(Bloomberg) -- Chinese bureaucrats are discussing plans to resume some imports of Australian coal after a more than two-year ban as relations between the nations improve.

The National Development and Reform Commission held talks Tuesday on proposals to allow four major importers — China Baowu Steel Group Corp., China Datang Corp., China Huaneng Group Co. and China Energy Investment Corp. — to make new purchases this year, according to people familiar with the matter, who requested anonymity to discuss private details. Imports could resume as soon as April 1, two of the people said.

The NDRC didn’t immediately respond to a fax requesting comment. China Baowu, Datang, Huaneng and CEIC also didn’t immediately respond to requests for comment.

China, previously a major consumer of coal from Australia — among the world’s top shippers — implemented an unofficial ban in late 2020 as hostilities between Canberra and Beijing escalated over issues including a call for an independent probe into the origins of the coronavirus.

Exporters including Whitehaven Coal Ltd. and Yancoal Australia Ltd. jumped on the news, while China-based producers such as Shanxi Coking Coal Energy Group Co. and Yankuang Energy Group Co. tumbled on the prospects of increased supply. The Australian dollar extended its gain, climbing as much as 2.3% to 68.79 US cents, its biggest advance since Nov. 10.

Foreign Minister Penny Wong traveled to Beijing in December for the first official visit in years, while Australian officials have indicated the country would be willing to reconsider its case against China at the World Trade Organization if Beijing’s restrictions were lifted.

Authorities in China previously studied a potential easing of the restrictions on Australian coal last July, people familiar with the talks said at the time. Bureaucrats have been aiming to prevent any repeat of widespread power shortages in 2021 and more limited outages late last year. There are also concerns that European-led restrictions on Russian energy could boost competition for coal from China’s key suppliers like Indonesia.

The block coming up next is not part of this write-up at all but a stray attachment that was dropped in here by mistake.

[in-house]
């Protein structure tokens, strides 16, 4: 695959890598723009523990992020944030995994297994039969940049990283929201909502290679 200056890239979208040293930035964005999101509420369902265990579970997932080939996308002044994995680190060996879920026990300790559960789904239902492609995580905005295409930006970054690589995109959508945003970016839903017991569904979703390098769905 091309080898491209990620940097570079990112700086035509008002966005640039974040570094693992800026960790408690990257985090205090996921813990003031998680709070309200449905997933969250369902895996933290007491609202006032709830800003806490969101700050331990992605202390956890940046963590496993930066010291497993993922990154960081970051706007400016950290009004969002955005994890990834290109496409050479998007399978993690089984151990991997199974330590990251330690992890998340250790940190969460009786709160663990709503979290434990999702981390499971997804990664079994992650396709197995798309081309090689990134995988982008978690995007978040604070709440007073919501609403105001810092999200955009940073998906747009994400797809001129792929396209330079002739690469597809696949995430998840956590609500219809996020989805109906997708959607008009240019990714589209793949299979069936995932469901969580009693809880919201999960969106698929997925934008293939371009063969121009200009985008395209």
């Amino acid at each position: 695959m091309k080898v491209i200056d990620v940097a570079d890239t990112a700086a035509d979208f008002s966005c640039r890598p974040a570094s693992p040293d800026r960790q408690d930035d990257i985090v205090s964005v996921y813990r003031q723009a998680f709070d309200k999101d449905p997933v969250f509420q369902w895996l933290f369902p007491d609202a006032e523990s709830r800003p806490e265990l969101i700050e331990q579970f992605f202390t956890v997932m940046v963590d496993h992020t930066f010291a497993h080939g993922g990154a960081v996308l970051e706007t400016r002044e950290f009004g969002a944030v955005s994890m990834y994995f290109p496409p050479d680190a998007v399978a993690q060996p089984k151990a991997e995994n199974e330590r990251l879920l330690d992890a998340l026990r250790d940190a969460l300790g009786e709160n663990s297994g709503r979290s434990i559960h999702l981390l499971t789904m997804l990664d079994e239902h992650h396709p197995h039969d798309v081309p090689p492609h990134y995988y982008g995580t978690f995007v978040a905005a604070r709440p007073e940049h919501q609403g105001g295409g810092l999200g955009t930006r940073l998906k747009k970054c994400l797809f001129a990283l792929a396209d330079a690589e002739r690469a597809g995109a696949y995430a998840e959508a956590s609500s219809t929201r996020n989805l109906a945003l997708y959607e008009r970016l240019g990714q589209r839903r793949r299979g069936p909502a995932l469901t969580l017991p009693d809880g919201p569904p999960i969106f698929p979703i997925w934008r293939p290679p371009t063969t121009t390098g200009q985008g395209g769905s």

Australia’s exporters have already switched focus to markets elsewhere in Asia and Europe amid an energy crisis that’s intensified global competition for the commodity, potentially limiting the impact of any policy reversal by China. 

There’s also currently only limited volumes available on the spot market, and China has boosted domestic coal output to a record to limit reliance on imports. “As far as actual trade flows — a big yawn,” said Tim Baker, head of macro research at Deutsche Bank AG in Sydney. “Aussie coal exports have been exceptionally strong despite China not taking any.”

Even so, there will likely be demand for Australian supplies that are known for their high quality. China’s return as a buyer of the cargoes could also help spur prices higher and there will be an overall “impact on sentiment from evidence of improving relations with China,” said Ray Attrill, head of currency strategy at National Australia Bank Ltd. in Sydney.

Curbs were also imposed by China on a string of other Australian imports, including wine to beef and lobster.

--With assistance from Dan Murtaugh, Alfred Cang, Martin Ritchie, Jessica Sui and Matthew Burgess.

(Updates move in Australian dollar in fifth paragraph)

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